ONC: Health IT Adoption, Use Has Improved Patient Safety

The increased adoption of electronic health records and other health IT has improved patient safety, according to an issue brief by the Office of the National Coordinator for Health IT, Health IT Analytics reports (Bresnick, Health IT Analytics, 4/28).

The issue brief -- which is the first of four that ONC plans to publish by September 2015 -- examined four systematic literature reviews and various studies that show how health IT has influenced factors that affect patient safety (Gettinger/Kenyon, "Health IT Buzz," 4/27).

Brief Details

In a blog post about the issue brief, ONC Chief Medical Information Officer and Office of Clinical Quality and Safety acting Director Andrew Gettinger and Senior Policy Analyst Kathy Kenyon wrote that the Institute of Medicine's "To Err is Human" patient safety report recommended "health IT as part of 'redesigned systems of care.'"

They noted that in the years following the report, studies have shown that health IT has resulted in more benefits than harm.

For example, the brief cited a series of four systematic reviews conducted between 2006 and 2014, one of which found that data-driven technologies -- such as clinical decision support, computerized provider order entry and EHRs -- were associated with:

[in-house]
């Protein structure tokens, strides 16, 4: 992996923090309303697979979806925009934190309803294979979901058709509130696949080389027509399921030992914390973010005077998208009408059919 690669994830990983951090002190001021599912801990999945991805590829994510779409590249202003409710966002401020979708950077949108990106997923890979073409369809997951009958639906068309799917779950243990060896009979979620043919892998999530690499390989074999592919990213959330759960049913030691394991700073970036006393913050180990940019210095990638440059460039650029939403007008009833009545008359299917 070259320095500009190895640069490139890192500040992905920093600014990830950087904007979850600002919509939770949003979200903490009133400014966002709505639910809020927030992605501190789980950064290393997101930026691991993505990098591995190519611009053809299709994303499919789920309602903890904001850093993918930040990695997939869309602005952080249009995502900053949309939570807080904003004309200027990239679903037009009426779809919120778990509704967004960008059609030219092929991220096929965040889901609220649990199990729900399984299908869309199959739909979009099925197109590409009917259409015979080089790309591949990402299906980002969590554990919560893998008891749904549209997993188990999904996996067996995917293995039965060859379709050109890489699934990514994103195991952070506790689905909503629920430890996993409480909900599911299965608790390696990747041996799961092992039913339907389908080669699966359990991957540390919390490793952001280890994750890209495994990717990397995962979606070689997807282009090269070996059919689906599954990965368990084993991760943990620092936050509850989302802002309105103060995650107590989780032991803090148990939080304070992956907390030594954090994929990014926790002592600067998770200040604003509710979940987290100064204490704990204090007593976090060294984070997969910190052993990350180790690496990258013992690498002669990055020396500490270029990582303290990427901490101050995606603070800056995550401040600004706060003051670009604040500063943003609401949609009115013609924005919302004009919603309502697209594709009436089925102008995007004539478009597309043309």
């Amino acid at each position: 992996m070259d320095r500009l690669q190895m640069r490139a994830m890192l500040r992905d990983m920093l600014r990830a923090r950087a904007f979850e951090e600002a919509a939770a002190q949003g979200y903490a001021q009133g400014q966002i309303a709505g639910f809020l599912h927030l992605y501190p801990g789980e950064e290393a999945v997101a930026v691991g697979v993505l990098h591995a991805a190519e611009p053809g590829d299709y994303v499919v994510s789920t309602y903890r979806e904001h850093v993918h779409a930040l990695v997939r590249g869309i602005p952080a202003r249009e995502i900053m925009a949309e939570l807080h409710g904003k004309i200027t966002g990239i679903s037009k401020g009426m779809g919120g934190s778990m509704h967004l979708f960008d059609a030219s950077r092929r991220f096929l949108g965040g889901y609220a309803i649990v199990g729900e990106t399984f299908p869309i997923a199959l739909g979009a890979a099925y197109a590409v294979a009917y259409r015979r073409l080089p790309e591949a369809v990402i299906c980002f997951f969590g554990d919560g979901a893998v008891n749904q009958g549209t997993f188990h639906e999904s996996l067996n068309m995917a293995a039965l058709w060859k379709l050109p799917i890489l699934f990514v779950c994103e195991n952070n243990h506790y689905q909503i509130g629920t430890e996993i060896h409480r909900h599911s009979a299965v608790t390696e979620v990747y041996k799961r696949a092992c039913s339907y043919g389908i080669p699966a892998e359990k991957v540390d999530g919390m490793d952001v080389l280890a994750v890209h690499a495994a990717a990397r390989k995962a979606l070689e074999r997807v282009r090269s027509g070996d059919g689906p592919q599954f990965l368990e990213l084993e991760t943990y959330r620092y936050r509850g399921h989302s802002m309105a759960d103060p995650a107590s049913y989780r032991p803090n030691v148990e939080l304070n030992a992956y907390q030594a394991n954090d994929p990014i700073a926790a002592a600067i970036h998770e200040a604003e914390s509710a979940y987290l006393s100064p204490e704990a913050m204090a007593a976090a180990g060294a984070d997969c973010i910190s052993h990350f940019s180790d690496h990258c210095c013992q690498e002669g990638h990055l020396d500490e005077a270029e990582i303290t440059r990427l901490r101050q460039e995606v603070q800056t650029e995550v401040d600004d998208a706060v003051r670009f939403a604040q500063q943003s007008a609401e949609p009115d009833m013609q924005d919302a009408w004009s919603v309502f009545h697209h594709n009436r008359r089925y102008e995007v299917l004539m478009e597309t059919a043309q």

• Better adherence to evidence-based protocols;
  • Improved capability to monitor conditions and make better-educated decisions about care utilization; and
  • Lower rates of medication errors.

Meanwhile, a 2011 study that examined health IT and patient safety literature found that:

  • About 66% of analyzed papers found that EHR implementation and use resulted in "uniformly positive outcomes"; and
  • 30% found health IT led to more positive outcomes than negative ones.

A separate 2014 report cited in the issue brief found that more than 75% of studies reviewed found "positive results" related to quality outcomes, safety and efficiency as a result of the meaningful use program.

Under the 2009 economic stimulus package, providers who demonstrate meaningful use of certified EHRs can qualify for Medicaid and Medicare incentive payments (Health IT Analytics, 4/28).

Source: iHealthBeat, Wednesday, April 29, 2015

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